No other country in the world is going through so much change so as fast as China. At this juncture being a foreigner in this country implies living in the midst of novelty, whilst being a novelty in the eyes of the locals too. In this paper I explore ways by which foreigners are condemned to remain outsiders in urban China as the transparency of everyday life is highly disrupted by ‘incongruous’ things coming together on a day-to-day basis. Undoubtedly, one of the most fundamental obstacles in the understanding of China’s everyday life is the language. Nevertheless, a strong Chinese culture, enigmatic and firmly rooted in tradition and repetition interferes in a unique manner rendering, to a great extent, all language abilities irrelevant for an understanding of the everyday. This paper draws on theories of Otherness and on aspects of the field of everyday life to analyse the condition of living an everyday life in which ordinary occurrences have the power to become the most extraordinary events, confirming the foreigner’s position as the Other. To conduct this analysis first I discuss the idea of ‘the outsider’, connecting it with the notion of Otherness. Second, I contextualise various ways in which the notion of the foreigner has been constructed in China. In order to outline the idea of ‘not-understanding the everyday’ I thirdly refer to ‘the ordinary’ and ‘the extraordinary’ in everyday life. Finally, I discuss some outsiders’ responses to the strangeness of everyday life in China, providing empirical evidence as to how this renders them as outsiders.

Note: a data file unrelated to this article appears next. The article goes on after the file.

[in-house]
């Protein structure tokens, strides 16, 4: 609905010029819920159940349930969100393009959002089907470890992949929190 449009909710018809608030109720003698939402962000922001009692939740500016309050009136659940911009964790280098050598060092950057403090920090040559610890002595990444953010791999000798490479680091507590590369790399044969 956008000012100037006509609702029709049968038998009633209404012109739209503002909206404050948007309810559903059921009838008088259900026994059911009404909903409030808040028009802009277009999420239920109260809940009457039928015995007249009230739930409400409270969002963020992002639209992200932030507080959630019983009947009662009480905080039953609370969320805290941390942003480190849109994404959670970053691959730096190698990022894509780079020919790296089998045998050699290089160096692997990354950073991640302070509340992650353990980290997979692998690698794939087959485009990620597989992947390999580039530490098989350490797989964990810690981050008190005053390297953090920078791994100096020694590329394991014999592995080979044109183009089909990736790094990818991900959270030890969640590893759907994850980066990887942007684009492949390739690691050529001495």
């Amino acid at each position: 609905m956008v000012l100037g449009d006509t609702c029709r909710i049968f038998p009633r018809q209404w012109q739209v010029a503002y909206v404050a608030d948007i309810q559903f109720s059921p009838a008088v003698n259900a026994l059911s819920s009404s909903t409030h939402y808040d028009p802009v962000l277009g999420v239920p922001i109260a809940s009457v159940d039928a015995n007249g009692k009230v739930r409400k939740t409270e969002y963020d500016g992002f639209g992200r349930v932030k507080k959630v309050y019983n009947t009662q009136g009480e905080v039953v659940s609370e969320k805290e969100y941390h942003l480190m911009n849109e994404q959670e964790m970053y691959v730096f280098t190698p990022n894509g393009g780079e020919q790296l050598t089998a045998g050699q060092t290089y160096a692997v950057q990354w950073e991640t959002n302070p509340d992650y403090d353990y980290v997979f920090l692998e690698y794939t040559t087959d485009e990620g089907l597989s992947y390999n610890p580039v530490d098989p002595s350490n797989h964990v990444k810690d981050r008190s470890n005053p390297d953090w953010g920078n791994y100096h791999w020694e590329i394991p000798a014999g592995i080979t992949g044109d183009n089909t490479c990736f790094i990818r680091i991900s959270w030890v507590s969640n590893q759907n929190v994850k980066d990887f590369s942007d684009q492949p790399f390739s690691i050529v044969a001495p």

|Keywords:||China, Outsider, Otherness, Bundaries, Everyday Life, The Ordinary, The Extraordinary|
Lecturer, Division of International Communications, The University of Nottingham, Ningbo, China
There are currently no reviews of this product.Write a Review